On today’s date in 1905, the trial of the Stratton brothers began in the London Criminal Court. The case marks the first time in recorded Western jurisprudence that fingerprint evidence was used to obtain a murder conviction. This week, On Remand looks back at courts’ dealings with fingerprint evidence and the story of a lawyer whose fingerprints led to his erroneous arrest as a terrorist.
In March 1905, Thomas and Ann Farrow were murdered in their south London art shop. The crime scene suggested the motive — a cash box had been pried open and left empty — but offered investigators few clues about the perpetrator. With only a bloodstained sink and two discarded masks at the scene, and no murder weapon, signs of forced entry, or witnesses to the crime, investigators appeared to have no leads. But one other clue found at the scene — a bloody fingerprint on the cash box’s inner tray — would eventually break the case….
You can’t be a judge very long without having a trial that presents concerning situations. We handle them by talking them through with the marshals…. This sounds like something that could have happened at any courthouse, at any time.
It’s a brutal attack on an attorney running for governor, blasting him for representing criminal defendants. How can he protect battered women when he helped their abusers beat the rap? How indeed. Oh, and it’s not just that he helped their abusers, he did so for money. Because counseling the accused for fees in this country is where all the money is. It’s a seedy racket no way at all as admirable as, I don’t know, lobbying elected officials for political favors at the expense of the citizenry. If only this guy was smart enough to take hundreds of thousands to poison rivers and streams he wouldn’t be such a scumbag.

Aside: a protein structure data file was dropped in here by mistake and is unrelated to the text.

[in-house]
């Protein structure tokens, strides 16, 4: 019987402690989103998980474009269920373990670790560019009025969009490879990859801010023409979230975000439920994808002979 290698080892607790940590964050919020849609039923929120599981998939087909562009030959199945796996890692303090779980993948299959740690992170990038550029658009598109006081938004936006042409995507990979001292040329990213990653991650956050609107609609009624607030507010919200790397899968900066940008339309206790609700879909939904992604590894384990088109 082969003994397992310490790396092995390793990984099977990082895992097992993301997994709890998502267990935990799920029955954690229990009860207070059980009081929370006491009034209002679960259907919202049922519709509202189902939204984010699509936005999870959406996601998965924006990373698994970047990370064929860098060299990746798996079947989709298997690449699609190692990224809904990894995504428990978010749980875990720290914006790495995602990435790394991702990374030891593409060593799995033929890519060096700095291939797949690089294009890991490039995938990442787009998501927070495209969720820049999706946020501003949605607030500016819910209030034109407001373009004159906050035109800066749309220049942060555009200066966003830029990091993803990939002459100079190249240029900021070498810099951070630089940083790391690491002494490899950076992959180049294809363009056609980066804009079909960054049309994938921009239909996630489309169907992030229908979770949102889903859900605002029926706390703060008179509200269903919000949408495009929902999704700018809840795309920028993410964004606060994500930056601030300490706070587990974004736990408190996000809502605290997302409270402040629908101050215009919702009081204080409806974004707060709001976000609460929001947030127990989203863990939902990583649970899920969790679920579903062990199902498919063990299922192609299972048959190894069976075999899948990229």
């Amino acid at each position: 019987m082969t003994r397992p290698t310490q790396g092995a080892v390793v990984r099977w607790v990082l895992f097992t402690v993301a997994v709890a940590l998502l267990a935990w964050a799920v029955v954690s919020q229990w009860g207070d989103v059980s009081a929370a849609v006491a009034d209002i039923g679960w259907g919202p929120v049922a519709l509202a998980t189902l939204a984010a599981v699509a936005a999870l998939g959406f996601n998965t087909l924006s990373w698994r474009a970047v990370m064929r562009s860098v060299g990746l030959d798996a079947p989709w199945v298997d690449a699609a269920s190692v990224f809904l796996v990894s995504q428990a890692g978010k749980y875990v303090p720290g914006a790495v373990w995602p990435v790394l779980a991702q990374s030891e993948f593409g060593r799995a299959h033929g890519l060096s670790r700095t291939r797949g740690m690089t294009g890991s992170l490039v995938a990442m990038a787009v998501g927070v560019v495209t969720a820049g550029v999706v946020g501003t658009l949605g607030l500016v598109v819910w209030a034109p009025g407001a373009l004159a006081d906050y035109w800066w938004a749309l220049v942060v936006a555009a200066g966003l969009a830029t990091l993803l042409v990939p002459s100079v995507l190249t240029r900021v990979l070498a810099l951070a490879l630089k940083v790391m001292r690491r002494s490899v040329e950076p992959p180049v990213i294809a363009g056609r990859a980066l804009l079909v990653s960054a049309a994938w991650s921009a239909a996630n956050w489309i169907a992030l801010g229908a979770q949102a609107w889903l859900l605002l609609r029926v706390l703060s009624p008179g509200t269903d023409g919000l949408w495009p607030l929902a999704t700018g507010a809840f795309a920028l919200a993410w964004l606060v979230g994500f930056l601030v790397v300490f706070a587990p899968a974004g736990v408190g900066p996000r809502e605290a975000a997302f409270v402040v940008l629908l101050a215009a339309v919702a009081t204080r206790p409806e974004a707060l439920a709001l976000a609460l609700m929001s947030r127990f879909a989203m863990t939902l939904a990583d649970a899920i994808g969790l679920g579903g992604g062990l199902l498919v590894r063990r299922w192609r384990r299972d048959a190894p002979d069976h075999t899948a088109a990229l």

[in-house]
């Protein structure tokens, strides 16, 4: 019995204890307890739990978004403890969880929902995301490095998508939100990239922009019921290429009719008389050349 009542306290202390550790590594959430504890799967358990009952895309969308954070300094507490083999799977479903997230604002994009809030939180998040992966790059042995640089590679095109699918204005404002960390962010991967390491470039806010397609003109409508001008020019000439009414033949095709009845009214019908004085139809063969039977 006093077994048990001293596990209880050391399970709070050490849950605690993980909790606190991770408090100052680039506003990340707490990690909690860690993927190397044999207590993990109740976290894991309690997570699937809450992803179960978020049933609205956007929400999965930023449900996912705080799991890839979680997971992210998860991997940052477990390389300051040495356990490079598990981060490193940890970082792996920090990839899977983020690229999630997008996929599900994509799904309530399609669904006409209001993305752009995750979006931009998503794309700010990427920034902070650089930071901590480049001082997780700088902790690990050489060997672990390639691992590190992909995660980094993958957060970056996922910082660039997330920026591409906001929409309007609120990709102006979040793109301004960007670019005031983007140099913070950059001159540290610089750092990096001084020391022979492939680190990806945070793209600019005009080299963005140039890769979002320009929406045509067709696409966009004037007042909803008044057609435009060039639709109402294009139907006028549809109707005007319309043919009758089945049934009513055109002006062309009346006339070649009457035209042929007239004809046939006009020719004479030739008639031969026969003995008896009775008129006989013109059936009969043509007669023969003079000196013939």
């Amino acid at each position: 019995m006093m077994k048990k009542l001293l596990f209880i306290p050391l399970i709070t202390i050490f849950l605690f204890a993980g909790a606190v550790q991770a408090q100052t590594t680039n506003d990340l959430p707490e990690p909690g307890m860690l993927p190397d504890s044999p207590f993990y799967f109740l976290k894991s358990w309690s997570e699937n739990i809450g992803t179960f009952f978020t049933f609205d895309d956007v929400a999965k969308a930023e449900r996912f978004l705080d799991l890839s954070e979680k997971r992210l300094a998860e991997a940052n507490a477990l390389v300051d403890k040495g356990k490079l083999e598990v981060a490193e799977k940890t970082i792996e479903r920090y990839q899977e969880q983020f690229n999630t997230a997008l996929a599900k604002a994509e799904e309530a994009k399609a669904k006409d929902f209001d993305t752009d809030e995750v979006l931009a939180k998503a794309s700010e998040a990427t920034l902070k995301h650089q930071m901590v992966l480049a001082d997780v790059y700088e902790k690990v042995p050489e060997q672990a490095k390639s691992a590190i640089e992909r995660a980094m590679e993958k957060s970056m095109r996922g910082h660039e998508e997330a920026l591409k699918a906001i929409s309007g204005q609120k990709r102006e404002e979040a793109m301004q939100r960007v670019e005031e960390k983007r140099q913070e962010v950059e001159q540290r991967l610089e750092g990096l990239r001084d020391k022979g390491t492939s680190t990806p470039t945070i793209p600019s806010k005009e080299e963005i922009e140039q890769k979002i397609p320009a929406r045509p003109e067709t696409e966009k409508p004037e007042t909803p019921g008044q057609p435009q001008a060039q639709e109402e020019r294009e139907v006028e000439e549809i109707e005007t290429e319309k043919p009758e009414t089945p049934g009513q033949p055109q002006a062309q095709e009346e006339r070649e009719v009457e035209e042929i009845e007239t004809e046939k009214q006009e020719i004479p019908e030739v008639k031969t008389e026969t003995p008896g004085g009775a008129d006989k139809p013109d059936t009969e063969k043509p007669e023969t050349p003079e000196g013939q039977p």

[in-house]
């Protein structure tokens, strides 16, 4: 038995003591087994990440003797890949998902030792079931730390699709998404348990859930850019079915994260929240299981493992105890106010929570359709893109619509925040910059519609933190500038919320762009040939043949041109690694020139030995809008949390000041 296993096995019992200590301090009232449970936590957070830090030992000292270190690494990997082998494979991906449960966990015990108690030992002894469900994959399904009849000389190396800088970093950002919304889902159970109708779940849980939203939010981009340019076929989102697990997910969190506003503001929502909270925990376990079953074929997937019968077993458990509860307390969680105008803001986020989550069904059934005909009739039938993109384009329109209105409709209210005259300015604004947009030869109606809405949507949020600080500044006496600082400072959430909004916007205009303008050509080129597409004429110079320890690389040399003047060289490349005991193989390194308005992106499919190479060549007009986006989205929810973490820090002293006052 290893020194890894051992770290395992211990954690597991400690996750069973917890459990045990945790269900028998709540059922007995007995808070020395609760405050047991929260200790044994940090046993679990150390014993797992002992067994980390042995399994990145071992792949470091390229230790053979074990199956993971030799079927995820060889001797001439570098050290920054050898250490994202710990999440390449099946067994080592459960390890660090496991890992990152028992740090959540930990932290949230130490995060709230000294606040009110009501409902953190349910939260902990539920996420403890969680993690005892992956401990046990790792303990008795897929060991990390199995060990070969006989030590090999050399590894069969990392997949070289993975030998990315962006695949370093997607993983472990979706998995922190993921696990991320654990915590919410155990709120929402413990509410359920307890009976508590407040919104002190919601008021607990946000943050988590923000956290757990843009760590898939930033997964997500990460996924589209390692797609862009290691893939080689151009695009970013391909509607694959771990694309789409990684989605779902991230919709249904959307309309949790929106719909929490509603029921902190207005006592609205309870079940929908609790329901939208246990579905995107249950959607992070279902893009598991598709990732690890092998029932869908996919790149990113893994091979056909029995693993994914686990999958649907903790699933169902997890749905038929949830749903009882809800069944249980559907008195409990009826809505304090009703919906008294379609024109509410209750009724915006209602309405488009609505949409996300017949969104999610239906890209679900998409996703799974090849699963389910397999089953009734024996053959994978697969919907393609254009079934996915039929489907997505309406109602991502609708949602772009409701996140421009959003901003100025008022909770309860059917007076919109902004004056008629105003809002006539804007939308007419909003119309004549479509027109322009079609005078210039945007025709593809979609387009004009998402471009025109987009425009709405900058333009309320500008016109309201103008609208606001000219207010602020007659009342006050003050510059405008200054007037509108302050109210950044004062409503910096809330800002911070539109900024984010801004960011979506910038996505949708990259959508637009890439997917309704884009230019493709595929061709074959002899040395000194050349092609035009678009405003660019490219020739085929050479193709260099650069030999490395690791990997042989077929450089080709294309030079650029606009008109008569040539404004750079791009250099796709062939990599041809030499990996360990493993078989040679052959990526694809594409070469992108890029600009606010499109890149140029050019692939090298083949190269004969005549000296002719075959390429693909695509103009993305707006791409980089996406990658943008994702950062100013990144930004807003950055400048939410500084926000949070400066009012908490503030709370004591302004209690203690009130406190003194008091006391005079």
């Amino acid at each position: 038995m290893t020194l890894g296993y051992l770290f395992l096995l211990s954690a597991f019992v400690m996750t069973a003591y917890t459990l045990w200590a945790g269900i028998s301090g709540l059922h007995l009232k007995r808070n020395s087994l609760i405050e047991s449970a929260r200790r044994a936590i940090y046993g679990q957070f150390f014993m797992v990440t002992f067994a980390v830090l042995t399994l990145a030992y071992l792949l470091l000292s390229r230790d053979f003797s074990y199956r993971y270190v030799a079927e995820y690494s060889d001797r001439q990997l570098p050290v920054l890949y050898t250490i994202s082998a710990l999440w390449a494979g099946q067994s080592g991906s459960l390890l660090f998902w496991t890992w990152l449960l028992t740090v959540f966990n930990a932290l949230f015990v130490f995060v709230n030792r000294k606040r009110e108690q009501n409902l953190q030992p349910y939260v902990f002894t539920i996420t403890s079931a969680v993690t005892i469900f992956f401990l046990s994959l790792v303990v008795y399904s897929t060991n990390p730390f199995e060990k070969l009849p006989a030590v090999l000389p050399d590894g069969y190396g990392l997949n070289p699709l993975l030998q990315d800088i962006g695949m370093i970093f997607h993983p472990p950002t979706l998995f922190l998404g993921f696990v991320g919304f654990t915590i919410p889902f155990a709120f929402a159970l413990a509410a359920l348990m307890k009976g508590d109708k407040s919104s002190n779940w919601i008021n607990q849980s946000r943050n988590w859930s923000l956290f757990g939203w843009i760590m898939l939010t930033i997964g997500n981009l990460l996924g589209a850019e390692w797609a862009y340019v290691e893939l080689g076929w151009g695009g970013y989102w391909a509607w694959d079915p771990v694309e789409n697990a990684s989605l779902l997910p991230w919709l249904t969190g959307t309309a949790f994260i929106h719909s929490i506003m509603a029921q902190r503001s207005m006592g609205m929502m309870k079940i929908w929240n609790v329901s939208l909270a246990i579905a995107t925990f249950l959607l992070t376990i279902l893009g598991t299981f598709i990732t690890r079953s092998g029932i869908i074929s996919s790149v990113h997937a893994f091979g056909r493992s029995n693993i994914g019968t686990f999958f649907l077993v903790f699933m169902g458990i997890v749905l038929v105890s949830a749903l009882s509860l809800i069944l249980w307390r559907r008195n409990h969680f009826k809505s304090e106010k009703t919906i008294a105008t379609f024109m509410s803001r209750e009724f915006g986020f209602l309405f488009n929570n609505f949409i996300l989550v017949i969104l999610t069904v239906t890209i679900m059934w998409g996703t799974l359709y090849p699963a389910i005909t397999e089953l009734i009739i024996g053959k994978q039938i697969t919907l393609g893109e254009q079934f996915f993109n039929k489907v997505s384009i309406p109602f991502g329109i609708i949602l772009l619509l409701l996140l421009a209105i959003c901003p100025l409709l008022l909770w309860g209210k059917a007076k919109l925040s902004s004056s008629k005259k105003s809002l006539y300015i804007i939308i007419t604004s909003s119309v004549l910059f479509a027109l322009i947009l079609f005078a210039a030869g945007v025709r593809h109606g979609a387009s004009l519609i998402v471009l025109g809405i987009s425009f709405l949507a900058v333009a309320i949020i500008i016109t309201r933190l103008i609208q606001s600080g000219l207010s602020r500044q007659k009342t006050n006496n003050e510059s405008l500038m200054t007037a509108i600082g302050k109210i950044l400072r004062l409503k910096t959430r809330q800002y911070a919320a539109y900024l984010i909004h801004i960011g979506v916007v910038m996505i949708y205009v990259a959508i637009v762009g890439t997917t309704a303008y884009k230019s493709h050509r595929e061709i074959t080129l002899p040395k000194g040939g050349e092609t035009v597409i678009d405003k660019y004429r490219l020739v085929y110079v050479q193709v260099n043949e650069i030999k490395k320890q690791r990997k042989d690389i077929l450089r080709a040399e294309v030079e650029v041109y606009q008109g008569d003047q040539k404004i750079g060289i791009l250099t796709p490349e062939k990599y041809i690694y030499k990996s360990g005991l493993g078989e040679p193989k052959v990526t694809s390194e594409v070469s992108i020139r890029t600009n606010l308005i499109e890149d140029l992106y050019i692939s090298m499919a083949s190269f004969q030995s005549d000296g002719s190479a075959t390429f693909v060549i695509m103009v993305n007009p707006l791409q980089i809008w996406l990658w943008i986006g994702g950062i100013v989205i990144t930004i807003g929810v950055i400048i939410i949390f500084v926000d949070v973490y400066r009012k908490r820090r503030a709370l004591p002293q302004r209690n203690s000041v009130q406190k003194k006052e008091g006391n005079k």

This ad is just goddamned brilliant at connecting the disingenuous dots for the easily duped.
And this message was “approved” — ultimately — by a former prosecutor who’s now being investigated by the office he once led….
At the Real Housewives of Atlanta reunion that aired Sunday night, cast member Porsha Williams laid the smackdown on cast member Kenya Moore. At issue was that Moore accused Williams of cheating on her husband, NFL superstar Kordell Stewart.
Moore called 911 from the reunion, though Williams was not arrested on the set. Instead, an arrest warrant issued and Williams voluntarily had herself booked on a misdemeanor assault warrant and was released on $2,000 bail…
* Retired Justice John Paul Stevens isn’t exactly too thrilled about the Supreme Court’s opinion in McCutcheon v. FEC: “The voter is less important than the man who provides money to the candidate. It’s really wrong.” [New York Times]
* Neil Eggleston, a Kirkland & Ellis partner who served as a lawyer in the Clinton administration, has been named as replacement for Kathryn Ruemmler as White House Counsel. Please, Mr. Eggleston, we need to know about your shoes. [Associated Press]